- Amazon revealed a trio of satellite antennas, as the company prepares to take on SpaceX's Starlink with its own Project Kuiper internet network.
- The tech giant will offer a standard, ultra-compact and pro versions of its antennas, with speeds ranging from about 100 megabits per second to as much as 1 gigabit per second.
- Amazon said the "standard" version is expected to cost less than $400 each to produce.
The tech giant said the "standard" version of the satellite antenna, also known as a customer terminal, is expected to cost Amazon less than $400 each to produce.
"Every technology and business decision we've had has centered on what will deliver the best experience for different customers around the world, and our range of customer terminals reflect those choices," Rajeev Badyal, Amazon vice president of technology for Project Kuiper, said in a statement.
Project Kuiper is Amazon's plan to build a network of 3,236 satellites in low Earth orbit, to provide high-speed internet to anywhere in the world. The Federal Communications Commission in 2020 authorized Amazon's system, in which the company has said it will "invest more than $10 billion" to build.
The "standard" design measures under 11 inches square and 1 inch thick, and weighs under 5 pounds. Amazon says the device will deliver speeds to customers of "up to 400 megabits per second (Mbps)."
An "ultra-compact" model, which Amazon says is its smallest and most affordable, is a 7-inch square design that weighs about 1 pound and will offer speeds up to 100 Mbps. In additional to residential customers, Amazon plans to offer the antenna to government and enterprise customers for services like "ground mobility and internet of things."
Amazon Senior Vice President of Devices and Services Dave Limp declined to say how much it costs to make each ultra-compact antenna, but told CNBC that it is "materially less" expensive to make than the standard model.
Its largest "pro" model, at 19 inches by 30 inches, represents a high-bandwidth version for more demanding customers. Amazon says this antenna will be able to "deliver speeds up to 1 gigabit per second (Gbps)" via space. Badyal told CNBC there are a variety of enterprise and government applications for the pro series, such as "oil rigs in the middle of the ocean" or "ships that want lots of bandwidth," such as military vessels.
Amazon has yet to say what it expects the monthly service cost for Project Kuiper customers will be.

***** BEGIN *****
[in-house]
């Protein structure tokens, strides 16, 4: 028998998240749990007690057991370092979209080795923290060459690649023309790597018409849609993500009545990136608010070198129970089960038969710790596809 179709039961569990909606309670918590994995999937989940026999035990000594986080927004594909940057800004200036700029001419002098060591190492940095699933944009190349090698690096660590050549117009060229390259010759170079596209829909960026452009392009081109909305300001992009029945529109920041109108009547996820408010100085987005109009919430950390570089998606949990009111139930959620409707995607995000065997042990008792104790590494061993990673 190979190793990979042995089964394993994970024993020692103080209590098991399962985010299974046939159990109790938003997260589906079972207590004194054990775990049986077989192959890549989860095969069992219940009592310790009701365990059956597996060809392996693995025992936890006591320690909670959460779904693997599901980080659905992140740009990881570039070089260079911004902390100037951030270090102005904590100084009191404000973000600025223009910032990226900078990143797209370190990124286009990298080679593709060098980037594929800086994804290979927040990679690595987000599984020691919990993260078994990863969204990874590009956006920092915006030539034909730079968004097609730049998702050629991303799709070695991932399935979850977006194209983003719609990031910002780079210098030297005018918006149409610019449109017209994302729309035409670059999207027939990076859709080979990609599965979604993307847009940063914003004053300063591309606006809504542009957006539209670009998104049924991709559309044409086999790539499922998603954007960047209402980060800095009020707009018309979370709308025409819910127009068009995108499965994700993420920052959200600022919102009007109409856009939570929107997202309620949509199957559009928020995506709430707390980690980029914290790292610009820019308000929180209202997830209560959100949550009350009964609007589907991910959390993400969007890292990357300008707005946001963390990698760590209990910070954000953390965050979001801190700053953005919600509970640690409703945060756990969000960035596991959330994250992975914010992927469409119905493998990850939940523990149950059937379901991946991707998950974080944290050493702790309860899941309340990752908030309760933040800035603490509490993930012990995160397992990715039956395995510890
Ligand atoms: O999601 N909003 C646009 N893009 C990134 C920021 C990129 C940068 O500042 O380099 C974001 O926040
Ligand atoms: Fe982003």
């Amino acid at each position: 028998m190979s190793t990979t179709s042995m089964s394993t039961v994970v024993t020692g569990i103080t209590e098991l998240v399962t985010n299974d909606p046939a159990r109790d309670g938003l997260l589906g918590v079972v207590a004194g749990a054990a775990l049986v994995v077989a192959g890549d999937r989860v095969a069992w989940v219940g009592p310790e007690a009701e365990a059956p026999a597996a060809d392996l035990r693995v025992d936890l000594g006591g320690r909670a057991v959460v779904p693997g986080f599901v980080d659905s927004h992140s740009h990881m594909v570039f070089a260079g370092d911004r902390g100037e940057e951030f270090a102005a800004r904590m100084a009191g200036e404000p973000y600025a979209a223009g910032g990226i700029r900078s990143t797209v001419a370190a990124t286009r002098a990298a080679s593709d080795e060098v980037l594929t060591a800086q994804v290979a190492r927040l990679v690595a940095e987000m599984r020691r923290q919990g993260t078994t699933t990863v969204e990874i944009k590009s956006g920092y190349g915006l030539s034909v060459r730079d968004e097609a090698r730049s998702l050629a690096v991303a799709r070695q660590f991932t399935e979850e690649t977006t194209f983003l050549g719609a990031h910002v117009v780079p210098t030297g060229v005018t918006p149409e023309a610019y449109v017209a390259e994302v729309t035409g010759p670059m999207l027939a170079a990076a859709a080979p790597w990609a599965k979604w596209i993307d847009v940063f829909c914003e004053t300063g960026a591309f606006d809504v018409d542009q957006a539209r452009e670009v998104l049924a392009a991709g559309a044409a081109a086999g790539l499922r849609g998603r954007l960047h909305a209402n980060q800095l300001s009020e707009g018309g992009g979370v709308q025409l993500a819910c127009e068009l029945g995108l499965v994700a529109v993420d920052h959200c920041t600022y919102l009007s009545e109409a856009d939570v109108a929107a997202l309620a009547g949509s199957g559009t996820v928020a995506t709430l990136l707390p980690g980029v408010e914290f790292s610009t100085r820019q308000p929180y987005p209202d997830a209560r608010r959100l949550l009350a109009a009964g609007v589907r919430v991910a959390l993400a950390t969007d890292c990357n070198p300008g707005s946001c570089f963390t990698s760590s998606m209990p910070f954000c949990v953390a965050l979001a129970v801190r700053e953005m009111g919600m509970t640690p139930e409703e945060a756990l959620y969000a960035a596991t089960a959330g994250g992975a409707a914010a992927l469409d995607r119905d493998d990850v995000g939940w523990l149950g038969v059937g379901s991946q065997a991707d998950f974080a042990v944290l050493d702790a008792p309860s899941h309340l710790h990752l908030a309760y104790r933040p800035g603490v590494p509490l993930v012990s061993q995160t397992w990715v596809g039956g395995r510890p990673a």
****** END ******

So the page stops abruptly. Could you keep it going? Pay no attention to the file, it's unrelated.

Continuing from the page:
In showing early customers its antennas, Limp said he's seen them get "excited" about the lineup.
"They're surprised by the price points, surprised at the performance for the size, and [the antennas] are solid state so there's no motors," Limp told CNBC.
Amazon said it expects to begin mass-producing commercial satellites by the end of this year. Limp told CNBC that once Amazon's manufacturing facility is fully built, the company expects to manufacture up to "three to five satellites per day at scale."
"We'll ramp up to that volume," Limp said.
The company's first two prototype satellites are scheduled to launch on the debut mission of United Launch Alliance's Vulcan rocket, set for May.
Badyal told CNBC that Amazon expects to make "minor tweaks" from the prototypes to the commercial version, as the satellites are "almost identical" but represent the first time much of the company's hardware has flown in space.
While Amazon has yet to show off its satellites, or reveal many details, Limp noted that the Kuiper spacecraft are "larger mass" than the first generation of SpaceX's Starlink satellites, with Amazon aiming for "Goldilocks-sizing." And Amazon expects the performance of its Kuiper satellites to "outperform them significantly" when compared to Starlink, with expected performance of processing up to 1 terabit per second (Tbps) of traffic. The satellites are expected to have a lifespan in space of about seven years, before they need to be replaced.
Launches of production satellites are scheduled to begin in the first half of 2024, with initial service slated for once the company has a few hundred satellites in orbit, Limp noted.
Last year, Amazon announced the biggest corporate rocket deal in the industry's history, and has booked 77 launches – deals that included options for more when needed – from a variety of companies to deploy the satellites fast enough to meet regulatory requirements.
Limp said that those launches mean Amazon has "enough to get the vast majority of the constellation up" in space.
"I don't think you're ever done thinking about launch capacity, but we feel pretty good about what we have on the order books," Limp added. "If new vehicles come online, that are more competitive, we're going to look at it."
Notably, Amazon has not purchased launches from SpaceX, the most active U.S. rocket launcher. Instead, Amazon has tapped a variety of competitors, purchasing rides largely on rockets that have yet to debut.
"I don't have any religious issue not to buy capacity from SpaceX, they're a very reliable rocket, but the Falcon 9 economically wasn't the best rocket for us," Limp explained.
Asked whether Amazon would consider owning a rocket system to support its launches, Limp said, "I would never say never to a question like that" but that the company looks for acquisitions in areas "where you can have something that's differentiated and it's something where it's not well-served."
Limp noted that it's a different scenario than something like "Prime Air," the company's cargo airline, as that was a situation in which the company's forecast for e-commerce growth was higher than transportation providers like FedEx or UPS or USPS believed.
"We were just using a lot of the excess capacity ... only then when it stopped becoming well served did we look at it," Limp said. "There was a shift in it being well-served for our needs. Right now, I don't see that from a rocket perspective. There is a lot of launch out there."